LOS ANGELES – Tucked in a corner, just a step or two from costumed characters and the scurry of Hollywood streets, sits Muhammad Ali’s Hollywood Walk of Fame star, encased on a wall outside the Dolby Theater, adorned with a memorial reef and flowers and the site of hundreds of adoring fans who have come to pay final respects this week to the self-proclaimed Greatest of All Time.
From longtime fans taking selfies to solemn moments of prayer and reflection, Ali’s makeshift memorial was the scene of bustling activity this week, just days after the three-time champion died at age 74 following a 32-year battle with Parkinson’s disease.
“His story is one of the great ones in history,” said 20-year-old UCLA student Arash Rosta, who visited Ali’s Hollywood star wearing a black letterman’s jacket with “MUHAMMAD ALI” emblazoned in big white letters on the back.
“It shows no matter what background you are from you can achieve anything,” the Sacramento native said. “No matter what race you are, no matter how old you are, you can have an impact on the world. And even if you are great at one thing, you can branch out.”
Another visitor, Chris Miller of Baltimore, said he wanted to pay respects to Ali before traveling back to the East Coast.
“Everybody has much respect for Ali because of everything he has accomplished,” Miller said. “It has impacted me. I see how people will treat someone who works hard and has made a good name for themselves.”
Ali’s stint on the world stage began at age 19 when he won a gold medal at the 1960 Summer Olympics in Rome. He later overcame the U.S. government’s attempt to disqualify him as a “conscientious objector” to the Vietnam War and ultimately became a three-time heavyweight champ before retiring in 1981.
Malibu resident Steve Prudholme, a father of three, said Ali’s unfortunate death gives him an opportunity to teach his children about the impact Ali had on the world.
“As an African-American man, Ali meant so much to me as a civil rights activist and boxer,” said Prudholme, 47. “I used to love the rope-a-dope and his interviews with Howard Cosell.”
Hollywood resident Simon Gunn, who posted a photo of Ali on his Facebook page, said has favorite Ali memory is the boxer’s win over Joe Frazier in the highly anticipated “Thriller in Manila.”
“He was a true G.O.A.T,” Gunn said, calling Ali the Greatest of All Time. “He was always fighting for what he believed in. Never a quitter.”
A tourist from Holland agreed, adding: “He is ‘The Greatest’ – not only with the sports, but what he did for the world is great.”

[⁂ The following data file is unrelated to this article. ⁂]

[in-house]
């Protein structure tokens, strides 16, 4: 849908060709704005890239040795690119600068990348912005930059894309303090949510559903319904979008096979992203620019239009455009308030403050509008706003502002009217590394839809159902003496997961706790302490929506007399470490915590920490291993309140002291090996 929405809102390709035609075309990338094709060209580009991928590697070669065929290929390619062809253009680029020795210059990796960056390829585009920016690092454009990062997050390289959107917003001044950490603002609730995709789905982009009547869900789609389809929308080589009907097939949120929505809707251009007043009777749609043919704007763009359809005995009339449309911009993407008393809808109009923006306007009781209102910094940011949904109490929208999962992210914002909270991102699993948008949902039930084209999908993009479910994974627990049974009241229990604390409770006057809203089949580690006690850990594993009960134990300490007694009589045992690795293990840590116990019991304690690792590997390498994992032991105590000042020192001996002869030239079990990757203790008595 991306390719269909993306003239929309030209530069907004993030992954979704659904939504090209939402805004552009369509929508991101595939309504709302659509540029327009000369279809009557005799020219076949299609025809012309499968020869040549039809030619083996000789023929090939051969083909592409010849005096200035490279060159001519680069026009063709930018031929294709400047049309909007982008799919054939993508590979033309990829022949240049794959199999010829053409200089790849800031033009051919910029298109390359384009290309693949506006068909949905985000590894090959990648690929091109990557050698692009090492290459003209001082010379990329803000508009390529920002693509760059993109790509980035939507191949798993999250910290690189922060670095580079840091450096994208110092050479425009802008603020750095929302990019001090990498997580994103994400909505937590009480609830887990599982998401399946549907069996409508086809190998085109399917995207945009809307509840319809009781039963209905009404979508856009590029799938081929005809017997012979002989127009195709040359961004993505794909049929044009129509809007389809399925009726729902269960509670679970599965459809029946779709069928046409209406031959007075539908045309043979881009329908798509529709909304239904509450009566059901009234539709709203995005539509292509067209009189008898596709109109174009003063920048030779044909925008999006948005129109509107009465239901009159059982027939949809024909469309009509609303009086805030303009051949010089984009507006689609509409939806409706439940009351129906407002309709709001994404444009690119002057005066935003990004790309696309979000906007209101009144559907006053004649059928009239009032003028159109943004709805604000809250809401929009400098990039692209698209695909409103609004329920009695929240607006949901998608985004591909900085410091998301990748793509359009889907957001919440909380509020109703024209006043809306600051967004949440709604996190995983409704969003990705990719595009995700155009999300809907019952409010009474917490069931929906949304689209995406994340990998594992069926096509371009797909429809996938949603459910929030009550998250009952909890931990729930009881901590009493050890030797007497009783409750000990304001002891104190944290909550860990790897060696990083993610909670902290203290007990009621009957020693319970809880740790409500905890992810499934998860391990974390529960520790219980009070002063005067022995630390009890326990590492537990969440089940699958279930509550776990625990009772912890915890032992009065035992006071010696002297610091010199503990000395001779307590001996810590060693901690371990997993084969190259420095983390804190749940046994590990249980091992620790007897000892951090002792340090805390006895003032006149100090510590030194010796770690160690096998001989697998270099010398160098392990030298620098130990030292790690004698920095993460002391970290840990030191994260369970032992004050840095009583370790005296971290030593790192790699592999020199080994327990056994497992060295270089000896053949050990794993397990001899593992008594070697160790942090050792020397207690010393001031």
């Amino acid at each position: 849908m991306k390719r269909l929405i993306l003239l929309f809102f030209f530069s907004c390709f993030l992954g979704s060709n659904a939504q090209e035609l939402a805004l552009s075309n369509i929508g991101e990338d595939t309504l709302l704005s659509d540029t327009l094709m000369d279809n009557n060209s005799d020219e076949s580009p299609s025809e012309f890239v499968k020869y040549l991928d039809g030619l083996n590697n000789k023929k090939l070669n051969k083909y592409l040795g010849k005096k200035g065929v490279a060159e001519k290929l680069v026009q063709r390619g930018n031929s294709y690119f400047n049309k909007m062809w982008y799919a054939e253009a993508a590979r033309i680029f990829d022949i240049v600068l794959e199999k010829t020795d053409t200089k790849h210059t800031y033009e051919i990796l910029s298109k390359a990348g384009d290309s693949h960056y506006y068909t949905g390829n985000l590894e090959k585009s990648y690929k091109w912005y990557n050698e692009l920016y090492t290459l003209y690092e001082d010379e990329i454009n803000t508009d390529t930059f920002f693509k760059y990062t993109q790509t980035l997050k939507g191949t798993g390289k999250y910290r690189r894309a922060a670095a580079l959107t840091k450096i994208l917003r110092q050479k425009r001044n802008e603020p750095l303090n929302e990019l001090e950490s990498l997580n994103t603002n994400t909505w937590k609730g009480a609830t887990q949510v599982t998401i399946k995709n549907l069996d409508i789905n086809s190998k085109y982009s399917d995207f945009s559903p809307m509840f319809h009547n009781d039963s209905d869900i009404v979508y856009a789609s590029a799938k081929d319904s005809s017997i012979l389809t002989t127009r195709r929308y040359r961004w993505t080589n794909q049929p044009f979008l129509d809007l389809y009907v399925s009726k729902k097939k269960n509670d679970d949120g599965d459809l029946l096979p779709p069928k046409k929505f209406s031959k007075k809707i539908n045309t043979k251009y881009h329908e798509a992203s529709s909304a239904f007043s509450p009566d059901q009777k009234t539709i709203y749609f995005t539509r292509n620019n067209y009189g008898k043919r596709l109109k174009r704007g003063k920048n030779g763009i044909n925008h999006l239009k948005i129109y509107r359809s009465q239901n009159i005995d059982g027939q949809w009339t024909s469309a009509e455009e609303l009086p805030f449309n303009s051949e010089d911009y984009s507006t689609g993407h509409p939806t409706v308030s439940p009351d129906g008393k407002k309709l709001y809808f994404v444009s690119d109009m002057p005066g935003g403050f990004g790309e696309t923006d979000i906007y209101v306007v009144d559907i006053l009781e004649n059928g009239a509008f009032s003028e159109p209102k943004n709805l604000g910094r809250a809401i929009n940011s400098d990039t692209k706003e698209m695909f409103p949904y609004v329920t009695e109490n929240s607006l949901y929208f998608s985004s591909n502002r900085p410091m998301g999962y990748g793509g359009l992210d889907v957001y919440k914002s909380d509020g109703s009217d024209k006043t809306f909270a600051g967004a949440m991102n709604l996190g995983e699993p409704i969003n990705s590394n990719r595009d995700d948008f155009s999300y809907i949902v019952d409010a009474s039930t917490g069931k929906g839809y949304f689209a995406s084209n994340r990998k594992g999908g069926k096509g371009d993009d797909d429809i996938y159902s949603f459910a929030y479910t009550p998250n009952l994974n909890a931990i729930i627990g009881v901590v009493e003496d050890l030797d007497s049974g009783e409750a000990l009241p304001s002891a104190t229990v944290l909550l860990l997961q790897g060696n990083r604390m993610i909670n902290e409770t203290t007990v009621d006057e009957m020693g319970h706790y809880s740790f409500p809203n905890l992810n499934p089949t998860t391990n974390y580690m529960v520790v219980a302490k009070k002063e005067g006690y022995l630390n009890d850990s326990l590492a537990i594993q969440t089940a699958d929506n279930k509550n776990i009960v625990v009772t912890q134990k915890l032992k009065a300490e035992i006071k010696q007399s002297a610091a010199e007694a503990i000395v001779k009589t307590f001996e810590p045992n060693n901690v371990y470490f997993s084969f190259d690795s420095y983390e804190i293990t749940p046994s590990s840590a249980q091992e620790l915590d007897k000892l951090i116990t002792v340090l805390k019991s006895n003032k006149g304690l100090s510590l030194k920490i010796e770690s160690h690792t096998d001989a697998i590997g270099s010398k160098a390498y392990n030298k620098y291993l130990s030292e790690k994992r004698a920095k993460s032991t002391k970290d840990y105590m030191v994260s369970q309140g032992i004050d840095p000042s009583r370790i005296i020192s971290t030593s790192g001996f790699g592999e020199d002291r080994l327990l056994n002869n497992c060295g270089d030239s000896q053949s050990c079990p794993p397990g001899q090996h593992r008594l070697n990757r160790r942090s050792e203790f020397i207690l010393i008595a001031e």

Los Angeles Urban Policy Roundtable President Earl Ofari Hutchinson, also a visitor to Ali’s Hollywood star, said when he was a 19-year-old student at Cal State Los Angeles, Ali’s visit to the campus had a tremendous impact on him.
“About four or five students – I was one of them – were assigned to be his unofficial bodyguards/escorts,” Hutchinson said. “When Ali hit the campus, the first thing he did when he got out of the van, he said to me, ‘My brother, I am so happy to be here!’ He came over and embraced me.
“Every step of the way he was like a conquering Roman emperor,” he added. “Students, cafeteria workers, everyone was coming out to see him.”
Professor Anthony Asadullah Samad remembers humorously his visits to the fighter’s Hancock Park home decades ago.
“He was always warm, then he’d act like he was about to hit you,” said the author and scholar, adding he will always remember Ali beating George Foreman in 1974’s “Rumble in the Jungle” and Ali lighting the Olympic flame at the 1996 Summer Games in Atlanta.
Hutchinson said Ali was not only the greatest boxer ever, but an average guy.
“Here is a man you could sit down with that sat with kings, emperors and presidents, but you could speak to him just like a guy you were sitting with at a restaurant having a drink,” Hutchinson said. “The beautiful thing about Ali was, he was so accessible.”
Samad added that Ali’s social, political and psychological influence on black culture, meanwhile, is unprecedented.
“To see him beat Sonny Liston, then refuse induction into the military as a conscious objector to the Vietnam War politicized us all in a way a classroom never could,” Samad said.
“To hear a black man say what he said in the volatile 1960s raised the self-esteem of black youth worldwide.”